Why is Britain so sick?

Statistics published earlier this month revealed that the number of adults aged 16 to 64 who were not working due to long-term sickness had reached a new high of 2,829,000 by the beginning of this year.

Given that this is up by 43% compared to the same period in 2019 - and was preceded by a more or less steady decline for the 20 years prior to that - the assumption has been that we are seeing the legacy of the pandemic quite literally sucking the life out of the labour force.

But what's to blame: long Covid, a deterioration in mental health, spiralling NHS waiting lists - all of the above?

Within days, Prime Minister Rishi Sunak was pointing the finger at something else - "sick note Britain" - as he unveiled plans on April 19 for crackdown on sickness and disability benefits and the "over-medicalising the everyday challenges and worries of life".

The Herald: Prior to 2020, economic activity due to long-term sickness had been fluctuating around 2 millionPrior to 2020, economic activity due to long-term sickness had been fluctuating around 2 million (Image: Newsquest)

So what's really going on?

Even before the pandemic, Britain had a higher percentage of economic inactivity among its working age adults due to ill health compared to many EU nations, including Germany, France, and Italy.

This reflects our generally higher levels of chronic illness - diabetes, obesity, heart and lung conditions, strokes and so on - compared to our European neighbours.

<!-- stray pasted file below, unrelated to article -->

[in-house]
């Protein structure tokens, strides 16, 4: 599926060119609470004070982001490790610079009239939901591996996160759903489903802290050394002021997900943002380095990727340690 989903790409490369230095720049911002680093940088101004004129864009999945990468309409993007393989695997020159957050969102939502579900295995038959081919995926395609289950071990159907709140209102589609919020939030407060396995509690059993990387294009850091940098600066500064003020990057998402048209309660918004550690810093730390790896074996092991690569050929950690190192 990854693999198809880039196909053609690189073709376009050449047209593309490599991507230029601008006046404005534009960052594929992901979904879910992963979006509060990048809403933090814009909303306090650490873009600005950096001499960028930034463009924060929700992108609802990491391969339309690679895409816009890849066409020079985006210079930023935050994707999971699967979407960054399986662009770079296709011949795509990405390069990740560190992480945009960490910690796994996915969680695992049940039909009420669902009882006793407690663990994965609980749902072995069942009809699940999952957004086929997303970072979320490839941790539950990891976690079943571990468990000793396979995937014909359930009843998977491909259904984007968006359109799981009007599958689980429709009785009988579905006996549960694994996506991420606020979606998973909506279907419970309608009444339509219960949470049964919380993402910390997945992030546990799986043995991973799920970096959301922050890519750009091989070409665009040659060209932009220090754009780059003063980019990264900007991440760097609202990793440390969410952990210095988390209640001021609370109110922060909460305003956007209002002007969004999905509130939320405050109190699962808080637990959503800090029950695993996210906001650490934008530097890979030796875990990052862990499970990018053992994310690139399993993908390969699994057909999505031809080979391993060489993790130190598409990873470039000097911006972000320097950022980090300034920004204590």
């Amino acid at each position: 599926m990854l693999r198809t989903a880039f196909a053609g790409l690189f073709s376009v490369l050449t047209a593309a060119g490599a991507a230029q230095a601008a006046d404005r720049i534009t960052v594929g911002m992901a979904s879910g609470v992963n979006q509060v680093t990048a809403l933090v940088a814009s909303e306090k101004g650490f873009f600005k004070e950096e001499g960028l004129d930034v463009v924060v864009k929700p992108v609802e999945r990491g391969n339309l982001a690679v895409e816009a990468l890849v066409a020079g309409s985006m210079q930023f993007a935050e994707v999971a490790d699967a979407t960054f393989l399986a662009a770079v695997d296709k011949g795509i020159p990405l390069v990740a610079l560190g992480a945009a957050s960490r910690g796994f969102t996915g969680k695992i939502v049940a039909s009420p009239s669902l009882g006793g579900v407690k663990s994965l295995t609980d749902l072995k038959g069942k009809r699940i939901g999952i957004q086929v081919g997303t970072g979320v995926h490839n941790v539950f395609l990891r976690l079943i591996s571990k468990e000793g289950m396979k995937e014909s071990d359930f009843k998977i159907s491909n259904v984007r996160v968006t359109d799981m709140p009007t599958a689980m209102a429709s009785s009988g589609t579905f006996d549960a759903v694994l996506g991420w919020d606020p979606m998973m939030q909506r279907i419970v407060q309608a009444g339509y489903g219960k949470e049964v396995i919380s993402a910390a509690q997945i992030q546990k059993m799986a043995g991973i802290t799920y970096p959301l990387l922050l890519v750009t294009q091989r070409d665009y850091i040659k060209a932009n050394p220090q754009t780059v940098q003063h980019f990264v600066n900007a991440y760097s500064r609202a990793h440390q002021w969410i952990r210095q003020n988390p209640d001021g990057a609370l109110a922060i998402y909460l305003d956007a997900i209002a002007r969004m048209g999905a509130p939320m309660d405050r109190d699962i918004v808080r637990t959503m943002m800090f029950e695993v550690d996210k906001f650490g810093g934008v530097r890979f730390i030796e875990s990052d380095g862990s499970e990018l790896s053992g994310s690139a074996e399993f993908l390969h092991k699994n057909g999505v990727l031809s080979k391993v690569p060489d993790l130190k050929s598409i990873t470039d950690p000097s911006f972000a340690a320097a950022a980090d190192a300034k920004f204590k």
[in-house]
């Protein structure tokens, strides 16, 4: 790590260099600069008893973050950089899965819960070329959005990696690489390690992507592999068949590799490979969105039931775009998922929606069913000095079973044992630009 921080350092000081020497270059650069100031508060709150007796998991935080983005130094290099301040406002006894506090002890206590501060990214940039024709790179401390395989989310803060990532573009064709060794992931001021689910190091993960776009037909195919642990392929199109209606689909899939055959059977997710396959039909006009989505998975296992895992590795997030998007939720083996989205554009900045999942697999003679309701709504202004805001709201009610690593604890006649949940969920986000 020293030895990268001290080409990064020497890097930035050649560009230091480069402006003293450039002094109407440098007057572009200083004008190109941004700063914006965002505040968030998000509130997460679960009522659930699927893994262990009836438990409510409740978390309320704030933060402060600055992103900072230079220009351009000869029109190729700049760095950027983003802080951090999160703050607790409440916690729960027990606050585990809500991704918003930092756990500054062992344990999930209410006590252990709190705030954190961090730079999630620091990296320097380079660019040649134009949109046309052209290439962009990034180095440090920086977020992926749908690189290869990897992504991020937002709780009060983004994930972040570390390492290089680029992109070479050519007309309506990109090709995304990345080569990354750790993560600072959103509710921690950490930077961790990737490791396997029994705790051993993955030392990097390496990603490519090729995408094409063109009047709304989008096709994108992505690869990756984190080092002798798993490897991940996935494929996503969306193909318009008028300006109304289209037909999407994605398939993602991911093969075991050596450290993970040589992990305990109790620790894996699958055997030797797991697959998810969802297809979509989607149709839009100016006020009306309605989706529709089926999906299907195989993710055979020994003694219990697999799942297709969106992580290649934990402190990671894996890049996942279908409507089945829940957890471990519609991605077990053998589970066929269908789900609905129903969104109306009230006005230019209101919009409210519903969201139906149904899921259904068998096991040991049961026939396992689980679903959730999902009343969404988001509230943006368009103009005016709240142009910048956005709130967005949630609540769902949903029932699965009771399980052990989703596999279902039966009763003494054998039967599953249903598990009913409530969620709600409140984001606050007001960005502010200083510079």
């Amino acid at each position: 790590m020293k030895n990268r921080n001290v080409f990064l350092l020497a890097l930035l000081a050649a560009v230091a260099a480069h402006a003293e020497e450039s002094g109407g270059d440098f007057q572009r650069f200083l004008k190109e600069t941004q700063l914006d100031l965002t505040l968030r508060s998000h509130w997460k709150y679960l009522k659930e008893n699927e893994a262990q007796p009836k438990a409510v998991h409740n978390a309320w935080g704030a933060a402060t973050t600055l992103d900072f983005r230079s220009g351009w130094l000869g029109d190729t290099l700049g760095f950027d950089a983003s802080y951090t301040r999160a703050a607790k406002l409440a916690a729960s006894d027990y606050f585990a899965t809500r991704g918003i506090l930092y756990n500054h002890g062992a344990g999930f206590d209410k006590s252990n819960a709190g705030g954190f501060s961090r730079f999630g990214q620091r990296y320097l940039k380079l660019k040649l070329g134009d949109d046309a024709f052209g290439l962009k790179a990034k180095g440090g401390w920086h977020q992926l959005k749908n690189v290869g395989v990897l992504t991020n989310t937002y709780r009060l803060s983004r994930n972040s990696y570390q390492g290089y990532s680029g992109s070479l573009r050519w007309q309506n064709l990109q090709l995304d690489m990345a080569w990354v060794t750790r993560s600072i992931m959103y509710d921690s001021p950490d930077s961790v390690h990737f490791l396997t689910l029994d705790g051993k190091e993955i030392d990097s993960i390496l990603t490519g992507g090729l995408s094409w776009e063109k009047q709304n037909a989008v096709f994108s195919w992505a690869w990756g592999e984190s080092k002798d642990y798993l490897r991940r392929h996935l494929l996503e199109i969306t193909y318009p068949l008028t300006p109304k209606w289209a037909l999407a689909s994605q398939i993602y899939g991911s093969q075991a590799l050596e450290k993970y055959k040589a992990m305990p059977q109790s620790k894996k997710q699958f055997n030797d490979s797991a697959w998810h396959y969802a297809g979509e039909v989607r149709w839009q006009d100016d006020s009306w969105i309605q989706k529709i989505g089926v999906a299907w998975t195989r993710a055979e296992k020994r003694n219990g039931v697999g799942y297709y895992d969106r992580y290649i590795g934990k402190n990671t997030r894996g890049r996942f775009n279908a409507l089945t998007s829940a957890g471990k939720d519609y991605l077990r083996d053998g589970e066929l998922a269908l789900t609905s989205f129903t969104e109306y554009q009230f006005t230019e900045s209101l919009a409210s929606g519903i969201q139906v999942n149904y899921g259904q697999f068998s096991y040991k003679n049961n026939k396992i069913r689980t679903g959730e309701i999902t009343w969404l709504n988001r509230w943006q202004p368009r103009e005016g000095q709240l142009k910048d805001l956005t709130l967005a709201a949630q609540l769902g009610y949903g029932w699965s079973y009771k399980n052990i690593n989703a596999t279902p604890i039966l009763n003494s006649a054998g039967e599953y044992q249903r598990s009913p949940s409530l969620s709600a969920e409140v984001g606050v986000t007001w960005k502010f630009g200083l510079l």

What is more alarming to economists and politicians, however, is that the UK remains the only one of the G7 nations where the workforce has yet to return to pre-pandemic levels.

Overall labour market inactivity (for any reason, not just sickness) was 1.1% higher at the end of 2023 in Britain compared to the same period in 2019, whereas the United States, Canada, Japan, France, Italy and Germany had all experienced reductions in the number of people not working - ranging from 0.4% to 1.8%.

The precise role played by long Covid is difficult to gauge.

By the time the Office for National Statistics suspended its surveillance of the condition, in March 2023, there were an estimated 1.9 million people self-reporting symptoms which had persisted for more than four weeks, including 381,000 for whom their ability to complete day-to-day activities had been "limited a lot".

However, the total number of people living with long Covid appeared to be in decline at that point - down by 18% compared to August-September 2022 - in a sign that the number of people recovering may have been outnumbering new cases.

This would tie in with evidence that vaccinations help protect against long Covid and that the incidence rate was lower with the Omicron strain.


On the flipside, most healthy adults under 50 will not have had a Covid booster jag since 2021 and there are cases of people developing long Covid after a third or fourth infection, having previously recovered normally.

The sheer transmissibility of Omicron combined with a lack of mitigations also means that it is causing many more infections than the Delta or Alpha strains ever did.

A lack of ongoing surveillance for long Covid leaves us pretty much in the dark about its current prevalence.

Of course, not everyone with long Covid drops out of the labour market.